In a group that was more straightforward than Sweden’s, Portugal lost in Russia, drew with Northern Ireland and gathered only two points from their matches against Israel. Ronaldo scored just four of their 20 goals in that campaign, three of them a hat-trick against Northern Ireland. It is not a tally that compares favourably with the record-breaking 13 he has scored in the Champions League this year. Playing alongside Gareth Bale and Karim Benzema, he is on course to break the 50-goal barrier for a fourth consecutive season.
Of course, we have heard all this before. Just when his critics at Euro 2012 were suggesting that he had never produced his best on the biggest international stages, he almost single-handedly propelled Portugal into the semi-finals. Not content with running amok against Holland, he scored the winner against the Czech Republic.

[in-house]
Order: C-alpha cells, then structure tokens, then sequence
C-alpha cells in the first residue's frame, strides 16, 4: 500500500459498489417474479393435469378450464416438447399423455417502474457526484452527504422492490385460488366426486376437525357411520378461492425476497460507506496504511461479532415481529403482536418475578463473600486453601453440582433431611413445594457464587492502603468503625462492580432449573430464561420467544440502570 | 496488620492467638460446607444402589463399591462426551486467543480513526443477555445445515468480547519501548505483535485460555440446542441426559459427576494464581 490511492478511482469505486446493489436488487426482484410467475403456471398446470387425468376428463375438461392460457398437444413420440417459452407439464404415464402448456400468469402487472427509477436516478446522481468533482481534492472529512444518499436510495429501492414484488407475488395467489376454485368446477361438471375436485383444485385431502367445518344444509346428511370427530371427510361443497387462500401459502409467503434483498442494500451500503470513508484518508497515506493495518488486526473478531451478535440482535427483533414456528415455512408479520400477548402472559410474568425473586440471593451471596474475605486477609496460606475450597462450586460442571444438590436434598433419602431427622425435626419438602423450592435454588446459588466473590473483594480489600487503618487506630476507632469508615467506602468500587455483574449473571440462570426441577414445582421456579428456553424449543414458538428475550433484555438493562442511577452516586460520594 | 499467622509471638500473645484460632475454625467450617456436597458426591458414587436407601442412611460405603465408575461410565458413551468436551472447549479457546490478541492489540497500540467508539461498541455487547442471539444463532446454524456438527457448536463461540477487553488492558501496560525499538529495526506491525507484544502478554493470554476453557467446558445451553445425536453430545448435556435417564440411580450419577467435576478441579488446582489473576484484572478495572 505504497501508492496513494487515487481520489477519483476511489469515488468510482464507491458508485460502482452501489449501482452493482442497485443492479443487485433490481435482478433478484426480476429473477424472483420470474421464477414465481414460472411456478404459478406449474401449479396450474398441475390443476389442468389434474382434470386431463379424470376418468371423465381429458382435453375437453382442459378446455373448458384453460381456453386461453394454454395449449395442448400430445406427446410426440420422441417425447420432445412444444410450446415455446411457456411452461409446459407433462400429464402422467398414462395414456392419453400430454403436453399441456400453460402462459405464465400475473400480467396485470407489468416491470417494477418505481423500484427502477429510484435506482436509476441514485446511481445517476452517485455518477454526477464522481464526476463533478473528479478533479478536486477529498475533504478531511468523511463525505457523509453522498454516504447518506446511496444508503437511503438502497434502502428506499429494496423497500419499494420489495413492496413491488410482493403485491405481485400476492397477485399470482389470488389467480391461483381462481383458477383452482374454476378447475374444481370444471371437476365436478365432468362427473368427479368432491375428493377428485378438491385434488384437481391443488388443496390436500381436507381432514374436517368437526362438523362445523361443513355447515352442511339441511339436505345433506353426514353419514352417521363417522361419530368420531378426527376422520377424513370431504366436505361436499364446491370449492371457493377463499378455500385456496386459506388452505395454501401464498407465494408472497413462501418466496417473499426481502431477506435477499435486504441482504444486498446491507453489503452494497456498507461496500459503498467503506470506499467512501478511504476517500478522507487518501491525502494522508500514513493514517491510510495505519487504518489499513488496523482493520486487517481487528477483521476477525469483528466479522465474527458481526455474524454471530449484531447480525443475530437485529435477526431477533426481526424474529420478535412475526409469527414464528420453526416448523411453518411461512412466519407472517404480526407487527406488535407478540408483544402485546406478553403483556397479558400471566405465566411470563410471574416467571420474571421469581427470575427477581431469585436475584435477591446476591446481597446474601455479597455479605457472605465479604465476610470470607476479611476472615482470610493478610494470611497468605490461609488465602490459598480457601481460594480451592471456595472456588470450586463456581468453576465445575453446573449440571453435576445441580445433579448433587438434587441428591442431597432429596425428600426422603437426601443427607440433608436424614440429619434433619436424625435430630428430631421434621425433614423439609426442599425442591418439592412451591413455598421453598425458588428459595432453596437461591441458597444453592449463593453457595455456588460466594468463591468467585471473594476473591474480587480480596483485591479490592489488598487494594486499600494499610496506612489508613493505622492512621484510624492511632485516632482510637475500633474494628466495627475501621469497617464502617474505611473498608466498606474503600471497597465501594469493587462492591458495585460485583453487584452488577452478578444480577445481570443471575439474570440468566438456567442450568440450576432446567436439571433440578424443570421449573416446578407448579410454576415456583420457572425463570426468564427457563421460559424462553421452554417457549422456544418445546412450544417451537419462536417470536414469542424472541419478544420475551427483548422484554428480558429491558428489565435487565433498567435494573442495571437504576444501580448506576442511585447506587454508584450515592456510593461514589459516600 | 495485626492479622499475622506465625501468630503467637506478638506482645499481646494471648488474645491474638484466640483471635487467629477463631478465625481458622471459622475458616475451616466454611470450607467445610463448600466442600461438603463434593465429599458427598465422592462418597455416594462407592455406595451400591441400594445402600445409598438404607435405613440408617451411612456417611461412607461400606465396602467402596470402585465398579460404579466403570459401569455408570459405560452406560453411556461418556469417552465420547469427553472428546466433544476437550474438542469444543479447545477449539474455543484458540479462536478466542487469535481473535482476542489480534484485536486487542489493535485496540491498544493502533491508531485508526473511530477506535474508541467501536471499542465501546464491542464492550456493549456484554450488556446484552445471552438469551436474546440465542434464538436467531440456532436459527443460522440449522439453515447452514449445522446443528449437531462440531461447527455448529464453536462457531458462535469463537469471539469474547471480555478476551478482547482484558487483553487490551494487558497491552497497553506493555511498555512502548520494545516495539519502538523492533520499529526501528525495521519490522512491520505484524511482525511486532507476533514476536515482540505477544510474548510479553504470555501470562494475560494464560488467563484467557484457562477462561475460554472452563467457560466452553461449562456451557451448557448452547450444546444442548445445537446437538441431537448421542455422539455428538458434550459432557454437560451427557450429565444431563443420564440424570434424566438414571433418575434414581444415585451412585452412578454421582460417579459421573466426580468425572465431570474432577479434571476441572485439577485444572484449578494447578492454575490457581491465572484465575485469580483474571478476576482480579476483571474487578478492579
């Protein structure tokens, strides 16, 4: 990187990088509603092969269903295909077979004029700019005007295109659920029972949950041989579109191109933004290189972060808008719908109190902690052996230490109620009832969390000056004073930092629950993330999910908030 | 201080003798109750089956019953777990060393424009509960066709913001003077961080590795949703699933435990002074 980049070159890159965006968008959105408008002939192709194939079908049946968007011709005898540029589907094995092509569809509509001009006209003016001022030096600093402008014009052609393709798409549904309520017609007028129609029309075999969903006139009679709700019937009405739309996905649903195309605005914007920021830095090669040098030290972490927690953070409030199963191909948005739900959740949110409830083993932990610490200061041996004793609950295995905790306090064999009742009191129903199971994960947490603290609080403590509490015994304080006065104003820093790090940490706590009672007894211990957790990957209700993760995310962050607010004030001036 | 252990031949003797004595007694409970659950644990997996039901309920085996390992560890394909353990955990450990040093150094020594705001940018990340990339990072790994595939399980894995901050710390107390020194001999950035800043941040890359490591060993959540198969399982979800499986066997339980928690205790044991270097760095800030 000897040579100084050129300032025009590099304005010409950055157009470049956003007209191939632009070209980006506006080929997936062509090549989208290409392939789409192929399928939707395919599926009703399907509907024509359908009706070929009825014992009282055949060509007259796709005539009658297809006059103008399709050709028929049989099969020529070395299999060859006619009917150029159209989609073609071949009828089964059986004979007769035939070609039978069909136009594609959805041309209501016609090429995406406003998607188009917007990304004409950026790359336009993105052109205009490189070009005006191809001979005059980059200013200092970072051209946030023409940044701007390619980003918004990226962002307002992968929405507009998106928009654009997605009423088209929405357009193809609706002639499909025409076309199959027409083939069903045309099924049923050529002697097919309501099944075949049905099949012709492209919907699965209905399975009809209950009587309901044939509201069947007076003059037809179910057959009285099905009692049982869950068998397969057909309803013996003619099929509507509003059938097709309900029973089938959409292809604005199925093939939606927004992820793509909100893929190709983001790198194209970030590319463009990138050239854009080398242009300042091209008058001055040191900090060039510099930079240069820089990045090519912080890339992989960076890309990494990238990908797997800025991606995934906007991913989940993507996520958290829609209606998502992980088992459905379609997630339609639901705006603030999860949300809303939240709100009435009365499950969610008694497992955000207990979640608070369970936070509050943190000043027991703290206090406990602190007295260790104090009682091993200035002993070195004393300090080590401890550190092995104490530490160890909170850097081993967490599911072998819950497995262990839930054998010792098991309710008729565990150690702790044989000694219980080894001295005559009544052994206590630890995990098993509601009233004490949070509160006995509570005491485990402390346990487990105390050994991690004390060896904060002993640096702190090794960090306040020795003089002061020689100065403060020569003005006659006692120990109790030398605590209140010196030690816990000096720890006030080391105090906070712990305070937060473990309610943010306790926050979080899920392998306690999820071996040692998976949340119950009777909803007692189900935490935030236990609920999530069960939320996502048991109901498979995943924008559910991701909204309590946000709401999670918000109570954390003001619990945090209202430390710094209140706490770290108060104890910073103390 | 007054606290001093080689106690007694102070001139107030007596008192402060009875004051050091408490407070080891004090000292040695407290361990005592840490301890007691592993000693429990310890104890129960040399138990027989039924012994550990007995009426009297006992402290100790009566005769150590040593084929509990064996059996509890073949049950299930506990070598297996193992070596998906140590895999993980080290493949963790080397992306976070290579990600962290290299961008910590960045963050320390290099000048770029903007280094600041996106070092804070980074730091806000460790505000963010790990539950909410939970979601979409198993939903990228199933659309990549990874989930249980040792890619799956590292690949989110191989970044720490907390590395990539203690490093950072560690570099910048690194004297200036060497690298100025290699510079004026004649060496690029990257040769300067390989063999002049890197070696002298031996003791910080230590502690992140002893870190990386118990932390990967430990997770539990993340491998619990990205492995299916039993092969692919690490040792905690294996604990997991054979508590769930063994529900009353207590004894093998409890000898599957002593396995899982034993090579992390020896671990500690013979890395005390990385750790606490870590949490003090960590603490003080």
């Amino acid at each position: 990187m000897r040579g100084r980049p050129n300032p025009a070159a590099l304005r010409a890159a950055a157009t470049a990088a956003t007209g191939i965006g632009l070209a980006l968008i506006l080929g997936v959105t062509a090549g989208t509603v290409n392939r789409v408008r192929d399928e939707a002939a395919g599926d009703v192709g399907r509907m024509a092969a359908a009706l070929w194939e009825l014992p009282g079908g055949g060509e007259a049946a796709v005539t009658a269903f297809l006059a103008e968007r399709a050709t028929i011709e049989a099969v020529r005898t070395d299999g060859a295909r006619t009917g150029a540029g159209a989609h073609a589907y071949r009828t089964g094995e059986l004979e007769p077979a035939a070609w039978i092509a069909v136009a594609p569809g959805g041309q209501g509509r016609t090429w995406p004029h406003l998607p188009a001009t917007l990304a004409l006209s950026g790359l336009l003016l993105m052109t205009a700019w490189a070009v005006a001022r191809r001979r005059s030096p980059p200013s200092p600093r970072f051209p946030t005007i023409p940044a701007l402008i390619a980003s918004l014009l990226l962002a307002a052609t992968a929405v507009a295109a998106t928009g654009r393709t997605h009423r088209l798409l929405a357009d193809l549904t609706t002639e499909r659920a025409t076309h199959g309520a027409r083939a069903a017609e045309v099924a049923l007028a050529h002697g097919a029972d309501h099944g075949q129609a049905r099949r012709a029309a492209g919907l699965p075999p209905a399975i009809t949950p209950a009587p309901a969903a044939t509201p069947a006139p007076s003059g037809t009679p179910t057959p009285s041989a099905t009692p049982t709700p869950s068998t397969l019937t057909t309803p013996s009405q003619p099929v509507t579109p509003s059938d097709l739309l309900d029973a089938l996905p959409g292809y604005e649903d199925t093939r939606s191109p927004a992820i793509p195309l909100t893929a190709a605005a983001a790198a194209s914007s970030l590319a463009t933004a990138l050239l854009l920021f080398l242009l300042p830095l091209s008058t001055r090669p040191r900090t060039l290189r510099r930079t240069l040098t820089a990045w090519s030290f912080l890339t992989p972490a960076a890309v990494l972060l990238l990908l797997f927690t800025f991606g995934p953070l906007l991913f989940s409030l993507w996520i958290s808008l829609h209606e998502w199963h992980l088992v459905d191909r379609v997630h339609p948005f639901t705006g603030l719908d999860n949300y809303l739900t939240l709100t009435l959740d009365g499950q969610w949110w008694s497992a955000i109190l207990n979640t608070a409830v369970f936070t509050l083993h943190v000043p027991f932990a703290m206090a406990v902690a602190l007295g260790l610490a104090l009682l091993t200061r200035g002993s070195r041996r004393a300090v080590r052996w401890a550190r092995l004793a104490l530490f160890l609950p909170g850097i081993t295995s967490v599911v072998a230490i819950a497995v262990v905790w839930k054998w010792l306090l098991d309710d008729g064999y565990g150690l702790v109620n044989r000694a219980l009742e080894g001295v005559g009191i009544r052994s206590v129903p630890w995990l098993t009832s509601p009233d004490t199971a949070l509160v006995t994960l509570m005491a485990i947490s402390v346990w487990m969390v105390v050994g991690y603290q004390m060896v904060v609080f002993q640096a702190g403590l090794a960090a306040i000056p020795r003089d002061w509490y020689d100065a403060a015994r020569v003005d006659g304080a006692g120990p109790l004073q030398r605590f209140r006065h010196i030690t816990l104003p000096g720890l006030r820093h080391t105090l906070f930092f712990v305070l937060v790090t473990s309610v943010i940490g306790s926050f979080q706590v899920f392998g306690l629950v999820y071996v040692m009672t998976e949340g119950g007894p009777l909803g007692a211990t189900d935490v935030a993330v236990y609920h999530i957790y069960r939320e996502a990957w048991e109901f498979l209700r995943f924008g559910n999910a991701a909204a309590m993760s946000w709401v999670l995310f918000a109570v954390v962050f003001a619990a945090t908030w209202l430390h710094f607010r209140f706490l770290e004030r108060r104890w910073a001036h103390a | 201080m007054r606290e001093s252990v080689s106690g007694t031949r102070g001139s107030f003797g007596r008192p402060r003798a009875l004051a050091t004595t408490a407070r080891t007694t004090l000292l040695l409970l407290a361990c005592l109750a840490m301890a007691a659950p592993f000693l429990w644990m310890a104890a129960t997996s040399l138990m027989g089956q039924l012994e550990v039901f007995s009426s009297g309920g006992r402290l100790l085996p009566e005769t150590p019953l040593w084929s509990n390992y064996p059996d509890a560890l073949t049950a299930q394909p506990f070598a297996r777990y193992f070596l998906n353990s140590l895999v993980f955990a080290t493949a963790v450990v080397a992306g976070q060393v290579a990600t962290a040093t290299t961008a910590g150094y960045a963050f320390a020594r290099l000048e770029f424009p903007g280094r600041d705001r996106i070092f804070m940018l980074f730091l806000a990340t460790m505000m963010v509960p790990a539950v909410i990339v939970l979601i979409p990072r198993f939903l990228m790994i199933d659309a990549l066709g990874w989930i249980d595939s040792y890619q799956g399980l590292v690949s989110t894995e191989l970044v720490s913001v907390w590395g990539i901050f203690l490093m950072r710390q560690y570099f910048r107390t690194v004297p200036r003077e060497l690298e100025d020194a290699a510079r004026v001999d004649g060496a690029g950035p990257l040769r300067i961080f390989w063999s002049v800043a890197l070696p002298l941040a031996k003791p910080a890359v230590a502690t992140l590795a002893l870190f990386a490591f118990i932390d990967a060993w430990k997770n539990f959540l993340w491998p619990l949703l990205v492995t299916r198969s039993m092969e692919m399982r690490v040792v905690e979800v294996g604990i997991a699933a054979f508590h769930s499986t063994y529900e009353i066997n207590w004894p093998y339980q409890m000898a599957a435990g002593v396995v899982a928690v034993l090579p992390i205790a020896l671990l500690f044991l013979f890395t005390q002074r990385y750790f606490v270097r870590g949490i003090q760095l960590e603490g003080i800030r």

Were it not for Lionel Messi, Ronaldo would be the undisputed player of his generation. Some think that he eclipses even the Barcelona striker, although Blatter does not agree. The FIFA president got himself into trouble last month when he was invited to compare the two men, who have both been short-listed for the Ballon d’Or. After admitting a preference for Messi as a “good boy” that any mother would be proud of, he made a joke about Ronaldo’s hairdressing expenses.
Real Madrid demanded a retraction. True, Ronaldo is the supreme narcissist, as confident and self-obsessed as Ibrahimovic, only without the malice. But he is no longer the preening, showboating youngster who used to be intent only on embarrassing opponents. Fast, technically brilliant and strong in the air, he is a more complete player than Messi. Where once he was entertaining, now he is devastatingly effective – as is his Swedish counterpart. If only the World Cup finals had room for both of them.
European (Fri 15 Nov/Tuesday 19 Nov)
Greece v Romania
Portugal v Sweden
Ukraine v France
Iceland v Croatia
Inter-Confederation (Wed 13 Nov/Wed 20 Nov)
Mexico v New Zealand
Jordan v Uruguay